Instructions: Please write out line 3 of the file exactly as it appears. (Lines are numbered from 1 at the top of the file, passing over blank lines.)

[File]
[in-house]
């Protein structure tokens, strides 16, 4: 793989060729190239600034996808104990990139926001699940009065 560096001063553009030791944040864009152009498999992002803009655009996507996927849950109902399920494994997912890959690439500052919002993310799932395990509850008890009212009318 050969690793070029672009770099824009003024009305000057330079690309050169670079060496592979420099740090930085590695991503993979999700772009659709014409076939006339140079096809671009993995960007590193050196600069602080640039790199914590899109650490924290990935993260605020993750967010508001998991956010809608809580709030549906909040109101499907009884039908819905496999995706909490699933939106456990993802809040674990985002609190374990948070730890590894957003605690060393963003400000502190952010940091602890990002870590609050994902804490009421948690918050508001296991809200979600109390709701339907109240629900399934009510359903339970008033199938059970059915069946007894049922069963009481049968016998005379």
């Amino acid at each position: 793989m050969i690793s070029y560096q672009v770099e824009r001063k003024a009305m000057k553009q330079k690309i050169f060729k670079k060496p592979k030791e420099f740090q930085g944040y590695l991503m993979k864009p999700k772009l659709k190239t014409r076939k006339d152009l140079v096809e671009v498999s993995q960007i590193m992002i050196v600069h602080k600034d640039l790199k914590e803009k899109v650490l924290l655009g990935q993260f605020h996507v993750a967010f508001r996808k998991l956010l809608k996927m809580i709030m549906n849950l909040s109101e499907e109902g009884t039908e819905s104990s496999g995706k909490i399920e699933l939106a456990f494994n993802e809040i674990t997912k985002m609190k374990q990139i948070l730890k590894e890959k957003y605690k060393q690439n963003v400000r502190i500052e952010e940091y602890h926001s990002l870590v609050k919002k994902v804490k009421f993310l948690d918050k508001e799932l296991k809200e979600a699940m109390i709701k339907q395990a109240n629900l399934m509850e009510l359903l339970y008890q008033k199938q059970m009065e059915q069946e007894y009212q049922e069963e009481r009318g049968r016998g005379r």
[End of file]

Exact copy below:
């Amino acid at each position: 793989m050969i690793s070029y560096q672009v770099e824009r001063k003024a009305m000057k553009q330079k690309i050169f060729k670079k060496p592979k030791e420099f740090q930085g944040y590695l991503m993979k864009p999700k772009l659709k190239t014409r076939k006339d152009l140079v096809e671009v498999s993995q960007i590193m992002i050196v600069h602080k600034d640039l790199k914590e803009k899109v650490l924290l655009g990935q993260f605020h996507v993750a967010f508001r996808k998991l956010l809608k996927m809580i709030m549906n849950l909040s109101e499907e109902g009884t039908e819905s104990s496999g995706k909490i399920e699933l939106a456990f494994n993802e809040i674990t997912k985002m609190k374990q990139i948070l730890k590894e890959k957003y605690k060393q690439n963003v400000r502190i500052e952010e940091y602890h926001s990002l870590v609050k919002k994902v804490k009421f993310l948690d918050k508001e799932l296991k809200e979600a699940m109390i709701k339907q395990a109240n629900l399934m509850e009510l359903l339970y008890q008033k199938q059970m009065e059915q069946e007894y009212q049922e069963e009481r009318g049968r016998g005379r």